health that are so likely to be exploited and used as a way to control
and profit off of Native people and instead create healthy families.
Callow is working with Susan Burch, a professor of American
studies at Middlebury College, and Juliet Larkin-Gilmore, a postdoctoral
fellow in the American Indian Studies Program at the University of
Illinois at Urbana-Champaign, on a special edition of Disabilities
Studies Quarterly that’s focused on Indigenous health and disability in
the past, present and future.
As part of the effort, the team invited people from across
the country to submit questions, ideas and thoughts about what they
believe we can learn from Native communities around disability, health
and well-being. Submissions could be in many forms, from essays and
journal articles to art and poetry.
Ella Callow: We didn’t want to limit it to academic
voices. We wanted to open it up, and we wanted to open it up to Native
people, particularly, to tell us what they wanted to tell us about the
subject. It’s so important for Native people to have an agency, and for
Native disabled people to have an agency, because that’s what, for so
long, people have tried to take away from them.
So, I think the most hopeful thing is to see how much tribes and
tribal people have taken control of the narrative about disability and
history in Indian country and the future of it and are building these
programs, have built these programs, are running these programs on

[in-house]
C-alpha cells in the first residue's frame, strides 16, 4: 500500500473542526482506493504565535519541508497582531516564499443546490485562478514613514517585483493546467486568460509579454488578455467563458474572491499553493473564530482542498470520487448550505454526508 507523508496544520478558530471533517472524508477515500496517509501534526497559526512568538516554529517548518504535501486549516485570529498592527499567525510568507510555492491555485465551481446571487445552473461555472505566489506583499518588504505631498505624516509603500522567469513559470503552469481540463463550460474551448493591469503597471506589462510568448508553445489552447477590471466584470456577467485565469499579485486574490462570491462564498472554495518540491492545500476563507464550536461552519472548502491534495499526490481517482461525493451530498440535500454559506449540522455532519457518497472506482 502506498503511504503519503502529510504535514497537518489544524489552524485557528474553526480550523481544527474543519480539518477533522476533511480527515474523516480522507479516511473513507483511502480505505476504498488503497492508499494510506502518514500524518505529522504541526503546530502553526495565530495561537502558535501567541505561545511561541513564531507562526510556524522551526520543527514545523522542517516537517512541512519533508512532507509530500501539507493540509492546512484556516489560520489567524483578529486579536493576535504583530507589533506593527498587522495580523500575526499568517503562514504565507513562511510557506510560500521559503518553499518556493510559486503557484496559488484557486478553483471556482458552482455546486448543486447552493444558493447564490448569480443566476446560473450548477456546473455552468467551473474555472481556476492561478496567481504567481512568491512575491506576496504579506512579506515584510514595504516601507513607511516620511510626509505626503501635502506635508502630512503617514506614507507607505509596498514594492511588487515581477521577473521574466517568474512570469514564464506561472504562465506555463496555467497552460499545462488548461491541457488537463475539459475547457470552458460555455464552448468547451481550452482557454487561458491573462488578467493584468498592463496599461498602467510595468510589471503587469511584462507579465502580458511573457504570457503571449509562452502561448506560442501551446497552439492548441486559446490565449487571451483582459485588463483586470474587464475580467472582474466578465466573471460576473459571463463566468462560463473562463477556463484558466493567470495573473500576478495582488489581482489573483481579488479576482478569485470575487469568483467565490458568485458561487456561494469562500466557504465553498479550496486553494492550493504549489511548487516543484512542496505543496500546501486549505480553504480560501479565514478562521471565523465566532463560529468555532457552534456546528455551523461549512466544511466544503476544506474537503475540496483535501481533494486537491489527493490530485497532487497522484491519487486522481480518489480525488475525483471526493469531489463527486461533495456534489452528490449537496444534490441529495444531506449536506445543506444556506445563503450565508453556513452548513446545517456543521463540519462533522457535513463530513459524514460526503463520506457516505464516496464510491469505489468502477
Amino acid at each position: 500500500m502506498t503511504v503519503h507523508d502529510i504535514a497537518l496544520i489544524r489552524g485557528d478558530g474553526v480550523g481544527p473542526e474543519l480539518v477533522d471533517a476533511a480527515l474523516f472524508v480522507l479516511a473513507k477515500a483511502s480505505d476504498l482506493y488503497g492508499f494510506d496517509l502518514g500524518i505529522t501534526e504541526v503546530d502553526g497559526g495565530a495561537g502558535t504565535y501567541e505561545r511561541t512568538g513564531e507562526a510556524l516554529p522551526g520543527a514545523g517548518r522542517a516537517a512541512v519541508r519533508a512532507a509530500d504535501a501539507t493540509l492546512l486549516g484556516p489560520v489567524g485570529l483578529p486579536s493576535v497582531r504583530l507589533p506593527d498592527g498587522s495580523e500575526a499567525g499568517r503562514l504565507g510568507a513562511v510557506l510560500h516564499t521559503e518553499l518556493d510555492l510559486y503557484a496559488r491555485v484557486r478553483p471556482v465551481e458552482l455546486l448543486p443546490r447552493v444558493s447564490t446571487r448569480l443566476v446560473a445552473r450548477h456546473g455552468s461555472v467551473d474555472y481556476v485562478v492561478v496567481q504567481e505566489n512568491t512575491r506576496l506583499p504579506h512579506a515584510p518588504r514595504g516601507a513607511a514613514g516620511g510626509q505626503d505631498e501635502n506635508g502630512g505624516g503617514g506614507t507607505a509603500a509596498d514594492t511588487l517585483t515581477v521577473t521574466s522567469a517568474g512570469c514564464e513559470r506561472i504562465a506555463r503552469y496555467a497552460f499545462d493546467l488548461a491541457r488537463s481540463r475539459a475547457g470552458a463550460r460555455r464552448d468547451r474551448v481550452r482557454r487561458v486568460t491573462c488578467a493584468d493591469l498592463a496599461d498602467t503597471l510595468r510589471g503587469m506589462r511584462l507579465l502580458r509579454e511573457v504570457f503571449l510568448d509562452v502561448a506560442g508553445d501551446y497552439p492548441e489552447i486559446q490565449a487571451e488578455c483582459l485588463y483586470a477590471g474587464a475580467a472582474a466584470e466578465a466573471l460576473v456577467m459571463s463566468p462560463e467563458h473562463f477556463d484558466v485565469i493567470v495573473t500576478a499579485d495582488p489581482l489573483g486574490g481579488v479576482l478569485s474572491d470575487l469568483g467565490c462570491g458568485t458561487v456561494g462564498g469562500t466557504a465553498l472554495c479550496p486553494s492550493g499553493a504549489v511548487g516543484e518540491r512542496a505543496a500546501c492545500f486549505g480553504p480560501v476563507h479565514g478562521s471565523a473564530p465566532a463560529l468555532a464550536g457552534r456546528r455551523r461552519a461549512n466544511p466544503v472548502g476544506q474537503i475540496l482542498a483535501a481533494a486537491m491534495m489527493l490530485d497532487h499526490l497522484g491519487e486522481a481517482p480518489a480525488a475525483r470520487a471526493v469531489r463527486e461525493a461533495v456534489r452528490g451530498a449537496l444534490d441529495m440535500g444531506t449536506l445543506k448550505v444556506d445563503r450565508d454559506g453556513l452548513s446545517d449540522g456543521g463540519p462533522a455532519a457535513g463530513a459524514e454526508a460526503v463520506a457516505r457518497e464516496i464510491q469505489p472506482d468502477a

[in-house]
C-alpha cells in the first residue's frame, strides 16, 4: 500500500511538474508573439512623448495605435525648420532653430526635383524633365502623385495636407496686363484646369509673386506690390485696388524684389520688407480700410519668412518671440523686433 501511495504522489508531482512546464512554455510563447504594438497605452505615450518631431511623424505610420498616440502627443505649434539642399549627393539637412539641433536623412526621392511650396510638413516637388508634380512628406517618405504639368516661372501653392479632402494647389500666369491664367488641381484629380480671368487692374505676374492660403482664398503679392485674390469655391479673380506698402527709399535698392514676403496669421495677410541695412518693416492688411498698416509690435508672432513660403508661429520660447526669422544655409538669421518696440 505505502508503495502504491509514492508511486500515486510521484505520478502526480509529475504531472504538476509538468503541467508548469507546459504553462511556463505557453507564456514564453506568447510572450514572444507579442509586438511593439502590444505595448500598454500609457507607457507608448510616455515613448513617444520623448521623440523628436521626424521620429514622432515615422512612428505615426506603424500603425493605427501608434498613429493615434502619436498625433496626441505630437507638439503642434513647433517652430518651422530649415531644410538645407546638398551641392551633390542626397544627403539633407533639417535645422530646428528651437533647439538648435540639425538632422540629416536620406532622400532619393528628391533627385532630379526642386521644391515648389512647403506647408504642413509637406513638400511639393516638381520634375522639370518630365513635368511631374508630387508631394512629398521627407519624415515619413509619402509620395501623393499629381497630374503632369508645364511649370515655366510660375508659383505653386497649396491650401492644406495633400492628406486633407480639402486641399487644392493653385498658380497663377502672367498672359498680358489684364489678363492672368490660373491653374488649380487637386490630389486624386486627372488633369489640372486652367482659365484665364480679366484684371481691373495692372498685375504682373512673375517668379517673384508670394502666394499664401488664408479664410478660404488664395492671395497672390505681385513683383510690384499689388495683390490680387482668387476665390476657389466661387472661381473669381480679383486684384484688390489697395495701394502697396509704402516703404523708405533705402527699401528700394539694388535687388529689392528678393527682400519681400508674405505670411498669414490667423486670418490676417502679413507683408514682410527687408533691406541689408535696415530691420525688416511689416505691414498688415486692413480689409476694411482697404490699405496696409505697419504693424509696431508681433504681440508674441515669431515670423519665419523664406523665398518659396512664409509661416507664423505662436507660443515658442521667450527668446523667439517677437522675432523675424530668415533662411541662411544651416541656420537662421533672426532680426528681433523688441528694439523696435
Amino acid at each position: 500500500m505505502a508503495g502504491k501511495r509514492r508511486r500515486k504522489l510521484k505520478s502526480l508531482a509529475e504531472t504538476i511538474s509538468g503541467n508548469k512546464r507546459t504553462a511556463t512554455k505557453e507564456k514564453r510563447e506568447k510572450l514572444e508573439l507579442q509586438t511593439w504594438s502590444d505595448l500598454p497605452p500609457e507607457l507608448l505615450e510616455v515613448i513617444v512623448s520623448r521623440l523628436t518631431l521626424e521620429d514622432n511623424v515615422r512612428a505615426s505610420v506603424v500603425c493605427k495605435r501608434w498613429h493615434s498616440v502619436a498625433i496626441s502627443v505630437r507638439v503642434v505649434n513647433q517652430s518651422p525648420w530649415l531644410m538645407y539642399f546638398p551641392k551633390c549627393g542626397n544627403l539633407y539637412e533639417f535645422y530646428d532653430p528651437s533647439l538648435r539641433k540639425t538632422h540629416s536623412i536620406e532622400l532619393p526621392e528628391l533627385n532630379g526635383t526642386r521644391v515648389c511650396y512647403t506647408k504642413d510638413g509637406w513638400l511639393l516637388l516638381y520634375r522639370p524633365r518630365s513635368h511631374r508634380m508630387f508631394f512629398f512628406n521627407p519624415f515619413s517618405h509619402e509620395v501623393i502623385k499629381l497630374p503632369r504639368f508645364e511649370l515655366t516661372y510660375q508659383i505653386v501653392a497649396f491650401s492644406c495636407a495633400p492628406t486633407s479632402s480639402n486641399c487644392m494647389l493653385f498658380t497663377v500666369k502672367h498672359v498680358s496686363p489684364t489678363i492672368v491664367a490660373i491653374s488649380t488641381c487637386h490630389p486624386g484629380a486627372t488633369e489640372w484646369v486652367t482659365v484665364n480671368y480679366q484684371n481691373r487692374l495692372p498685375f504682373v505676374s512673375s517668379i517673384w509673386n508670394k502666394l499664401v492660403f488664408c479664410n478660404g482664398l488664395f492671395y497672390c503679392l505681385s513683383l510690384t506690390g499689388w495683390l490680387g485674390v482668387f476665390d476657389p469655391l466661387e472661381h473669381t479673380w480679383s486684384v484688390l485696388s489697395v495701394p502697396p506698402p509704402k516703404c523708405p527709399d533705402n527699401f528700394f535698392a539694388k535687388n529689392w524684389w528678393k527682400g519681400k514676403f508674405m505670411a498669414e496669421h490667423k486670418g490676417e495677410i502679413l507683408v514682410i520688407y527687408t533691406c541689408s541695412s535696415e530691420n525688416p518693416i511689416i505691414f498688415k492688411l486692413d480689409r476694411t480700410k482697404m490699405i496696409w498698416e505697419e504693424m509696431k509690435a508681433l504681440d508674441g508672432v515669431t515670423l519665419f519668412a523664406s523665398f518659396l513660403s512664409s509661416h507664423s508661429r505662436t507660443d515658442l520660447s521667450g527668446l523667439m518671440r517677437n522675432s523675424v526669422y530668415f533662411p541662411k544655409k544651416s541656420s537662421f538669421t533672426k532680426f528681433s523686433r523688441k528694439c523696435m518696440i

reservation, off reservation. And what we’ve seen submitted is amazing.
The way people are able to talk about this, want to talk about this
subject is really really heartening.
To learn more about Indigenous health and disability, check
out the special edition of Disabilities Studies Quarterly, to be
published in the summer of 2021.
For Berkeley News, I’m Anne Brice.
You can subscribe to this podcast, Fiat Vox, spelled F-I-A-T V-O-X, and give us a rating, on your favorite listening app. Also, check out our other podcast, Berkeley Talks, that features lectures and conversations at UC Berkeley.
You can find all of our podcast episodes on Berkeley News at news.berkeley.edu/podcasts.
Additional sources for this article:
- “In South Dakota, Officials Defied a Federal Judge and Took Indian Kids Away From Their Parents in Rigged Proceedings,” by Stephen Pevar, ACLU, Feb. 22, 2017
- “South Dakota v. Native American Parents: Why Are Children Being Separated From Their Families in Pennington County?” by Rebecca Buckwalter-Poza, Pacific Standard, May 3, 2017 (updated), April 1, 2014 (originally published)